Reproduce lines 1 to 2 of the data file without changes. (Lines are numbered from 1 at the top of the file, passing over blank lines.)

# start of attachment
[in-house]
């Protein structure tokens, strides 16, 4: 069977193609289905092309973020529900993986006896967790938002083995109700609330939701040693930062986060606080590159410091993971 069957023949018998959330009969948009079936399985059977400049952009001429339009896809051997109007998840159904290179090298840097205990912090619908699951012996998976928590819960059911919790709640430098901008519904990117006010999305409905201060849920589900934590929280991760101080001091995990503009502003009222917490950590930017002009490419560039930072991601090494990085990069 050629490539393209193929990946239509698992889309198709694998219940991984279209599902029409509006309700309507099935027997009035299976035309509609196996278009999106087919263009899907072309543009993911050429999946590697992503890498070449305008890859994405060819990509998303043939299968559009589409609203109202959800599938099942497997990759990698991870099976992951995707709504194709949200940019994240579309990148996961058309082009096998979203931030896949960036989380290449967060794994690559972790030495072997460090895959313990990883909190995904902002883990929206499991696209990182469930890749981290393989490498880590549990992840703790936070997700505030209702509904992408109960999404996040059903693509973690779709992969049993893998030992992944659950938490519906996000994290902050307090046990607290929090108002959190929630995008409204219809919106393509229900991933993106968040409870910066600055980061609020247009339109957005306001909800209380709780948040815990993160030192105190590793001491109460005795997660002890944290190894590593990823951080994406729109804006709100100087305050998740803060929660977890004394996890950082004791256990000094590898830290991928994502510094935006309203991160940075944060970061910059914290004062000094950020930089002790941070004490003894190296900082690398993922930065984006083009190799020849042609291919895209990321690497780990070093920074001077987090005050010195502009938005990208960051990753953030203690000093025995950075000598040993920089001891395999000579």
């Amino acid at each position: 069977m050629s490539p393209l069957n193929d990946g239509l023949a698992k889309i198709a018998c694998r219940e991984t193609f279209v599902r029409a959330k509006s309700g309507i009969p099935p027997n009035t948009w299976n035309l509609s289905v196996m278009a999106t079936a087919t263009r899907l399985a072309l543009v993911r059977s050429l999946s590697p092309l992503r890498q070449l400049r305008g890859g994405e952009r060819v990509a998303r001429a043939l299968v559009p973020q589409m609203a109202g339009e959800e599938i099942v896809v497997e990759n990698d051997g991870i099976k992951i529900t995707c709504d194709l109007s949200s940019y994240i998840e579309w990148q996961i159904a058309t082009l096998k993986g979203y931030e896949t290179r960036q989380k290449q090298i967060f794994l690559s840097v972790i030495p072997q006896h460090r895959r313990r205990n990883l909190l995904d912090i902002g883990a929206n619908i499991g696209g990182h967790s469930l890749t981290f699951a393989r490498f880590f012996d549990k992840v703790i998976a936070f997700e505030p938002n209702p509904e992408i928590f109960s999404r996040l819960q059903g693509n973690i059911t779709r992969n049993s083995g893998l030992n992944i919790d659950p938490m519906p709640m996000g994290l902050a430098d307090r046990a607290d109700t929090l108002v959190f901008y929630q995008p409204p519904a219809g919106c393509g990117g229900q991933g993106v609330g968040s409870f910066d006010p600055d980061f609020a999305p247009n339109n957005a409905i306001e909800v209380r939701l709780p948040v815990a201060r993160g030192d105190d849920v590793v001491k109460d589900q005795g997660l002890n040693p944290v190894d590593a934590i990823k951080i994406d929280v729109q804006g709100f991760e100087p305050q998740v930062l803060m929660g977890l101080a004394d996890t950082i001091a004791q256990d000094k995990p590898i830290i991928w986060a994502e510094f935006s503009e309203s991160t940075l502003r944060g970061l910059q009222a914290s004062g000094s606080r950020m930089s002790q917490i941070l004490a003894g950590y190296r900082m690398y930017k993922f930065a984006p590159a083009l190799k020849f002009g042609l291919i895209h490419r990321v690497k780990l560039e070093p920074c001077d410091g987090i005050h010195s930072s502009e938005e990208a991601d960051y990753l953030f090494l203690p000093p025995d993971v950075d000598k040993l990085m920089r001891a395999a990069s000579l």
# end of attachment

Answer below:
[in-house]
């Protein structure tokens, strides 16, 4: 069977193609289905092309973020529900993986006896967790938002083995109700609330939701040693930062986060606080590159410091993971 069957023949018998959330009969948009079936399985059977400049952009001429339009896809051997109007998840159904290179090298840097205990912090619908699951012996998976928590819960059911919790709640430098901008519904990117006010999305409905201060849920589900934590929280991760101080001091995990503009502003009222917490950590930017002009490419560039930072991601090494990085990069 050629490539393209193929990946239509698992889309198709694998219940991984279209599902029409509006309700309507099935027997009035299976035309509609196996278009999106087919263009899907072309543009993911050429999946590697992503890498070449305008890859994405060819990509998303043939299968559009589409609203109202959800599938099942497997990759990698991870099976992951995707709504194709949200940019994240579309990148996961058309082009096998979203931030896949960036989380290449967060794994690559972790030495072997460090895959313990990883909190995904902002883990929206499991696209990182469930890749981290393989490498880590549990992840703790936070997700505030209702509904992408109960999404996040059903693509973690779709992969049993893998030992992944659950938490519906996000994290902050307090046990607290929090108002959190929630995008409204219809919106393509229900991933993106968040409870910066600055980061609020247009339109957005306001909800209380709780948040815990993160030192105190590793001491109460005795997660002890944290190894590593990823951080994406729109804006709100100087305050998740803060929660977890004394996890950082004791256990000094590898830290991928994502510094935006309203991160940075944060970061910059914290004062000094950020930089002790941070004490003894190296900082690398993922930065984006083009190799020849042609291919895209990321690497780990070093920074001077987090005050010195502009938005990208960051990753953030203690000093025995950075000598040993920089001891395999000579």